It was John Madden’s father who first encouraged him to start blocking shots. This was when the Blackhawks forward was still in minor hockey. If you could find the courage to stand in front of a defenceman’s blast from the point, his dad told him, you might get a few lucky bounces that lead to breakaways.
“And he was right,” Mr. Madden said in the Chicago dressing room Thursday. “So I can blame him for looking the way I do today.”
The scars that frame Mr. Madden’s left eye bear testament to the often precarious proposition that is shot-blocking. Any player will tell you it is one of the most joyless parts of the game. But without the fearless players who throw their bodies in front of pucks going 160 kilometres per hour, you don’t win – especially in the playoffs.
Any analysis of Montreal’s stunning upset of the Washington Capitals has centred around a couple of things: unbelievable goaltending and team shot-blocking. The Canadiens led all playoff teams in this category in round one. According to NHL statistics, Montreal blocked 182 shots. The next closest was Ottawa at 129.
The Canadiens aren’t expected to change that strategy in their upcoming series against the Stanley Cup champion Pittsburgh Penguins. And it will be a key component in the matchup between the Hawks and the Vancouver Canucks that begins here Saturday.
“It’s not a glamorous part of the game,” said Mr. Madden, who helped the New Jersey Devils win two Stanley Cups with his shot-blocking prowess. “But it’s so key. And there is a real art form to it – although it sometimes doesn’t look that way.”
Yes, there is often a method to a shot-blocker’s madness, although not everyone’s technique is the same.
Some players, mostly forwards trying to block a shot from the point, slide in front of the shot so the puck hits their pads. Mr. Madden says this move is often borne out of desperation. The key, as it is for all shot-blocking, is timing. You need to go down almost at the same time as the puck is leaving the shooter’s stick. And, of course, you have to make sure your face isn’t in the pathway of the puck.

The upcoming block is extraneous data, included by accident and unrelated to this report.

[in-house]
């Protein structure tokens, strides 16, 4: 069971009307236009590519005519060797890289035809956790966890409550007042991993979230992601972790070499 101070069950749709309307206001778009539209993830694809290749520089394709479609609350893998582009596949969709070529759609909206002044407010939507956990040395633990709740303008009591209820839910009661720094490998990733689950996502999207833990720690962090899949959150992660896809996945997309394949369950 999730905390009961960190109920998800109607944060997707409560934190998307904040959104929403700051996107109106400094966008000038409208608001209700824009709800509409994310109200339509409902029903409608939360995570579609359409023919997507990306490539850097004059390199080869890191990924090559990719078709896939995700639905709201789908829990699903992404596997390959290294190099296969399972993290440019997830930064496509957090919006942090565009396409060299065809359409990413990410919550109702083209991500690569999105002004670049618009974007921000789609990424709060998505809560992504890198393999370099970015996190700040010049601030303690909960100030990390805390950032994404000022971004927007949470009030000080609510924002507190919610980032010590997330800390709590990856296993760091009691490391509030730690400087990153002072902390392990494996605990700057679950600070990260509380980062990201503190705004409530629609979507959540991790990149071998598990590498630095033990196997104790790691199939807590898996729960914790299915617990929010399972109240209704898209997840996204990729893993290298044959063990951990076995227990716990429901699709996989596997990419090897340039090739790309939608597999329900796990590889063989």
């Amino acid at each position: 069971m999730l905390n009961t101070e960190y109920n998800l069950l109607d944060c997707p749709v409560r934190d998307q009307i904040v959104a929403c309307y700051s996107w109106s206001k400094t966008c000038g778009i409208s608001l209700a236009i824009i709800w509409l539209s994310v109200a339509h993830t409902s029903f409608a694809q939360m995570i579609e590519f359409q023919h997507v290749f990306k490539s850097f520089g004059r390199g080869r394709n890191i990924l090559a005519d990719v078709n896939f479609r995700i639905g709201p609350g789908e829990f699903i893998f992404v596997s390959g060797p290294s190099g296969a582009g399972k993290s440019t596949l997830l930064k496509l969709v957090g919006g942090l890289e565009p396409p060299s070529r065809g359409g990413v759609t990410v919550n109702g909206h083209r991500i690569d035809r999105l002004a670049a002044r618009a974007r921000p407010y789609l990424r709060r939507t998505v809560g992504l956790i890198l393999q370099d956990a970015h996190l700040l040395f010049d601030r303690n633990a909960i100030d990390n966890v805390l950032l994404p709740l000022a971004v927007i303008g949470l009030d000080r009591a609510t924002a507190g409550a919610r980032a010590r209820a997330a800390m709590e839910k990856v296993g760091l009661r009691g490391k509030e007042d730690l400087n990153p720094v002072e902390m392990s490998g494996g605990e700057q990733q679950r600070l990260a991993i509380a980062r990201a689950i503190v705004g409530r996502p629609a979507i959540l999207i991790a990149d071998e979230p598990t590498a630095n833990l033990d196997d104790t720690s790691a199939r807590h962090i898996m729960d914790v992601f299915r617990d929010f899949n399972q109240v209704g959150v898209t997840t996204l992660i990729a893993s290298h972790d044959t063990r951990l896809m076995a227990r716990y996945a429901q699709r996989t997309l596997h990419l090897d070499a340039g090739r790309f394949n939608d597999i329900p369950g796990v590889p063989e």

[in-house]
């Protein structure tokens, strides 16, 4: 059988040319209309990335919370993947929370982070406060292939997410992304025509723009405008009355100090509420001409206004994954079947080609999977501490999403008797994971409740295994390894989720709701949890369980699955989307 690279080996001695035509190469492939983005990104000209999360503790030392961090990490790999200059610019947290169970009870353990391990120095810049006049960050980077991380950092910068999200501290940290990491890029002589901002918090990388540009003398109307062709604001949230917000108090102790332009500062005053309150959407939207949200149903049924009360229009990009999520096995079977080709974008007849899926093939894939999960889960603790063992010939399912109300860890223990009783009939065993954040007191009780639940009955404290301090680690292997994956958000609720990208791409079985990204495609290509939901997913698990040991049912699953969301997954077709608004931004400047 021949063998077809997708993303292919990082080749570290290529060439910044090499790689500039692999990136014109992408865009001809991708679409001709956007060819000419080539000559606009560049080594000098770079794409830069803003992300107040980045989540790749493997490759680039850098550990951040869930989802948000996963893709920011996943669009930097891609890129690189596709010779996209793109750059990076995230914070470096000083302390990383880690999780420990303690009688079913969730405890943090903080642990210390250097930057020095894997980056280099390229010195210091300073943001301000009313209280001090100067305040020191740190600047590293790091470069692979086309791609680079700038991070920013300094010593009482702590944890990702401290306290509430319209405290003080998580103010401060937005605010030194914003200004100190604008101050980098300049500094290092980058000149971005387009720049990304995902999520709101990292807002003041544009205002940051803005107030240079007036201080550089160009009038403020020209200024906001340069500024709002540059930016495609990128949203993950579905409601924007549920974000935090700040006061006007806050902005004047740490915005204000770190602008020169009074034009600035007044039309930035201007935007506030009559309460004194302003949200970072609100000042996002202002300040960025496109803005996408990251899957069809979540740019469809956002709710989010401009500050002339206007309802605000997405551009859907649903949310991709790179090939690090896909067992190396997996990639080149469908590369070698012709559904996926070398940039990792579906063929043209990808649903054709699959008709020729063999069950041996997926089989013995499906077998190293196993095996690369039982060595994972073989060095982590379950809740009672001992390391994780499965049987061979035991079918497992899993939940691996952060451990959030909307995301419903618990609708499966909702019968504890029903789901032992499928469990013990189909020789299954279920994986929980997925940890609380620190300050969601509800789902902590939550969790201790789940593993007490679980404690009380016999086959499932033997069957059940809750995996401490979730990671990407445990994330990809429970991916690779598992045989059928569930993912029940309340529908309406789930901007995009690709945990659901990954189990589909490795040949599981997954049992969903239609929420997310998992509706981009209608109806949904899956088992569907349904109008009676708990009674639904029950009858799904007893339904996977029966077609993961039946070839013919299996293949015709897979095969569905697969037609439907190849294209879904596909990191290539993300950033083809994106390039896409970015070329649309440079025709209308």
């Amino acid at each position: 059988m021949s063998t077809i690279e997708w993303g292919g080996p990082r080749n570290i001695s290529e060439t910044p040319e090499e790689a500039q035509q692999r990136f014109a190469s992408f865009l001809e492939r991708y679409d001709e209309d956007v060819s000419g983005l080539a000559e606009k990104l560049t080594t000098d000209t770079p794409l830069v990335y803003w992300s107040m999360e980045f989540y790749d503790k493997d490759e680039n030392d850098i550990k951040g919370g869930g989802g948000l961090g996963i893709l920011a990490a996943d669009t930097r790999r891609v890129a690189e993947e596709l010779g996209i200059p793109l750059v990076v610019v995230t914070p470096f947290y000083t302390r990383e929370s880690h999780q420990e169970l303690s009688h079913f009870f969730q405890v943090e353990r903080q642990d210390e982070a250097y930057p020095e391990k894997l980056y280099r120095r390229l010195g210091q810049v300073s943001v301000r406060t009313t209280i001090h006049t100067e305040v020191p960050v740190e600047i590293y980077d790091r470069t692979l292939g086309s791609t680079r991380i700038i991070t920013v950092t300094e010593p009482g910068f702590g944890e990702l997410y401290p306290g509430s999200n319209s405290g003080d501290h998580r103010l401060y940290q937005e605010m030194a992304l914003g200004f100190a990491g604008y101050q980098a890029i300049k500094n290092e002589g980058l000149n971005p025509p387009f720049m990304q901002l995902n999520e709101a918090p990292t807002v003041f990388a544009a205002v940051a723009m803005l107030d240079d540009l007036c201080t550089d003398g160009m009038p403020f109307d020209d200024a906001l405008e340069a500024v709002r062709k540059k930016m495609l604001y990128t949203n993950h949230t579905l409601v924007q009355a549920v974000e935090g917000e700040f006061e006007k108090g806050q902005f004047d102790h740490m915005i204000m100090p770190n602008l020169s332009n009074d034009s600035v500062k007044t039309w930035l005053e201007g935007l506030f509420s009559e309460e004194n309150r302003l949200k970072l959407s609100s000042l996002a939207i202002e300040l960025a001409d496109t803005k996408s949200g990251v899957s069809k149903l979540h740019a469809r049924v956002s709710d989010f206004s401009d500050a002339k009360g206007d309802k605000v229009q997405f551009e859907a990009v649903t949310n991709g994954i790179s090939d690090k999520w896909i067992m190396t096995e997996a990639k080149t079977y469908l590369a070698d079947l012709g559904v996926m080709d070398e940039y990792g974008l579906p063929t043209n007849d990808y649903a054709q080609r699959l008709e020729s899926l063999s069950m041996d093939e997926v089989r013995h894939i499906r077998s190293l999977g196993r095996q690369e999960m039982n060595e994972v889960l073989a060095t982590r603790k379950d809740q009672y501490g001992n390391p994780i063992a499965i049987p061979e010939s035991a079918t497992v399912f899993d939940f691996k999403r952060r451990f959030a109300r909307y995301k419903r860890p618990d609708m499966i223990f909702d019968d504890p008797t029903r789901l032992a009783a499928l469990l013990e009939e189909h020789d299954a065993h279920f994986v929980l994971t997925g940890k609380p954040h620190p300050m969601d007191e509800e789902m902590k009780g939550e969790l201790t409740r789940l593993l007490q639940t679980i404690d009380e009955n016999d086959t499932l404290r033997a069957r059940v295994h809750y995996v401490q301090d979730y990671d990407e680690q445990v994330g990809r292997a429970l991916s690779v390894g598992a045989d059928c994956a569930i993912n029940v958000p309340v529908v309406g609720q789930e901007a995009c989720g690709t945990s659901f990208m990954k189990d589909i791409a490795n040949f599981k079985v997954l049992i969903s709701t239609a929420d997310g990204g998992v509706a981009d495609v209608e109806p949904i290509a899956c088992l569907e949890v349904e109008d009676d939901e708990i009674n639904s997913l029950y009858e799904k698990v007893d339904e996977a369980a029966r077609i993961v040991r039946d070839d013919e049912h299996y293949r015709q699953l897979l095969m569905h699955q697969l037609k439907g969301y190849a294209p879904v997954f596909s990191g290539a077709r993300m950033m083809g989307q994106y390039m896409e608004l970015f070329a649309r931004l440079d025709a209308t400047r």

Once you go down, however, you are vulnerable if the shooter fakes and moves to another position to take his blast. That is why timing is everything.
During a power play, natural shooting lanes develop. A veteran player such as Mr. Madden knows that these lanes shift and move around. It’s his job to read where those lanes are apt to be created and move there in time to get in front of any shot coming from the point.
Mr. Madden prefers to face the shooter square, much like a goalie. He doesn’t leave his feet this way, so if the shooter fakes his shot, Mr. Madden is still in a position to move with the shooter as he gets in position to take the shot somewhere else.
“You have a lot of padding on you so if you’re square it increases the chances the puck will hit you somewhere where you’re covered,” Mr. Madden said. “But even when it does it can still hurt like hell. If it hits you in the face, it’s another story.”
Mr. Madden has been hit in the face twice, most recently a few years ago when he squared up to block a shot from the point by Tampa sniper Martin St. Louis. The puck wasn’t flat on the ice when Mr. St. Louis shot it. It went straight up into the face of Mr. Madden, who was standing 15 feet away, smashing his orbital bone.
“I didn’t have a chance,” he said. “I was out for a while and I’ll tell you, the hardest part after that is getting back on that horse the next time. Not fun.”
While technique is important, Mr. Madden says, it’s not the most vital ingredient in a shot-blocker’s arsenal.
“Let’s face it,” he said. “The most crucial thing you need is a big bag of knuckles, if I can steal a line out of Mystery, Alaska. Without it, well, you don’t do it.”